While most methods of communication have gone digital, the traditional business card is proving to be surprisingly resilient. What originated in the 17th century as a method of announcing visitors has held its own to the tech-heavy present-day – but why?
Though a business card is tangible, it also has a number of intangible benefits. As the Boston Globe suggests, “Entrepreneurs who must fight to be taken seriously by prospective customers and investors talk about the sense of legitimacy they get from seeing their names and titles printed on quality card stock. They say that in the startup world — where businesses often don’t last long — it’s nice to hold something that feels kind of permanent.” Similarly, Print Media Centr’s Sandy Hubbard notes, “a printed business card still conveys credibility.”
In a way, business cards have also evolved to present more than just names and numbers. Graphic designer John Date refers to the exchange of business cards as “an experience… It’s become much more of a portfolio piece then it was in the past.”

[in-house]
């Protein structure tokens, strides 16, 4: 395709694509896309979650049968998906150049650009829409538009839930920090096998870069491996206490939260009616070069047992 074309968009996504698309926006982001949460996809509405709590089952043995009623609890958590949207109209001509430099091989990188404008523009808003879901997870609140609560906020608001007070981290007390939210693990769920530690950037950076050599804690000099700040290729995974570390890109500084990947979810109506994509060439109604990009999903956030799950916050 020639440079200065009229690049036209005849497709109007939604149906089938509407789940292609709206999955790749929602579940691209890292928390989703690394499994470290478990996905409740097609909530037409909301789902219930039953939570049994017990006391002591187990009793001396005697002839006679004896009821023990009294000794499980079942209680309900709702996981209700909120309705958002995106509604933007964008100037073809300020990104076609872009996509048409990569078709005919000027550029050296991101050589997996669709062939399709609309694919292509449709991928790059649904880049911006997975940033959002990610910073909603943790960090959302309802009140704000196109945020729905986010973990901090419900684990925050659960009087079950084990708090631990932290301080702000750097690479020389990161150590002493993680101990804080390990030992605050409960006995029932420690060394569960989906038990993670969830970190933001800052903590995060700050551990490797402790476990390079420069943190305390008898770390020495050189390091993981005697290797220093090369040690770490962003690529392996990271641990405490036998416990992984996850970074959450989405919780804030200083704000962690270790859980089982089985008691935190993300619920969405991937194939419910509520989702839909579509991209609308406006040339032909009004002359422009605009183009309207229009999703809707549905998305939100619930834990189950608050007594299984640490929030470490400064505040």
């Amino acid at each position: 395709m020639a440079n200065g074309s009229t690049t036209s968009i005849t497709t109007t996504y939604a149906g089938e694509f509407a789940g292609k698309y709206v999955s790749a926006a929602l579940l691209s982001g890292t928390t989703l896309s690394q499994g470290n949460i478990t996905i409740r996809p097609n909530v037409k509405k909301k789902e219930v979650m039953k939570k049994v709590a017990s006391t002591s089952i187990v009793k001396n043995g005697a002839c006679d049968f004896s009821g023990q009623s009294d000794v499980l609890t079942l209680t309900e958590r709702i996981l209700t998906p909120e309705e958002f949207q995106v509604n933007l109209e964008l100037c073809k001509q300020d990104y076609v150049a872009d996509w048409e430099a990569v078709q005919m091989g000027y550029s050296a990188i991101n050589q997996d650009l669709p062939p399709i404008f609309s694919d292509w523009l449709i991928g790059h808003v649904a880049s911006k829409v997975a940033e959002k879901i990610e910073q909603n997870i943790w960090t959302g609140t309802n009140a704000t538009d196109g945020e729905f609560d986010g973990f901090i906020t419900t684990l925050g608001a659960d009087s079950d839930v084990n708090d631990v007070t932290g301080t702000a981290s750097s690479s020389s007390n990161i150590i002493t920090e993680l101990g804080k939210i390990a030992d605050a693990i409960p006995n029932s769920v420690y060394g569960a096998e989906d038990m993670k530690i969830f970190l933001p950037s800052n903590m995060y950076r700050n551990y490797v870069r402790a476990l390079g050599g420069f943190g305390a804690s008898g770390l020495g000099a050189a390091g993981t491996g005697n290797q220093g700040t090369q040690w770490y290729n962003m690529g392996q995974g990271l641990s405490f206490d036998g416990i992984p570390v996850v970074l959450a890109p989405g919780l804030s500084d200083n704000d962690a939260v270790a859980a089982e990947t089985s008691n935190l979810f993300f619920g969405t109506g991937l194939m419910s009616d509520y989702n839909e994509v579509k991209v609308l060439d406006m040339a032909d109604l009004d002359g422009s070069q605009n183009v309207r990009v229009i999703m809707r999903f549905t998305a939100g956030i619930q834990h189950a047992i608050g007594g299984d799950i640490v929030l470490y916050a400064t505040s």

A few things to consider in designing your next business cards:
Name, company, title… there are a lot of pieces of information you could include on a business card, but stick with the most valuable. What’s the best way to get in touch with you? Do you even use a fax machine? Choose the information you most want to share. If you include too much text, it may become difficult to read.
Once you know what text you want to include, think about what kind of typeface would be best to present it. Choose a font that is readable and matches the tone of you and your business.
Paper comes in a variety of finishes – smooth finish is typically the most popular. Of course, almost anything is possible. If it works for your business, you don’t even have to print on paper, nor do you have to stick to the traditional 3.5in x 2in size and shape.
You’ll likely want to include your logo on your card. How much card real estate will you devote to it? What color is it? What font is it? Make sure your logo is identifiable and works well with the font you’re using for the rest of your content. If you choose to use a color on your cards – or print on colored paper – make sure you choose a color that suits your logo and text and is still easy to read.
Image of Neenah Paper business card via Fey Printing.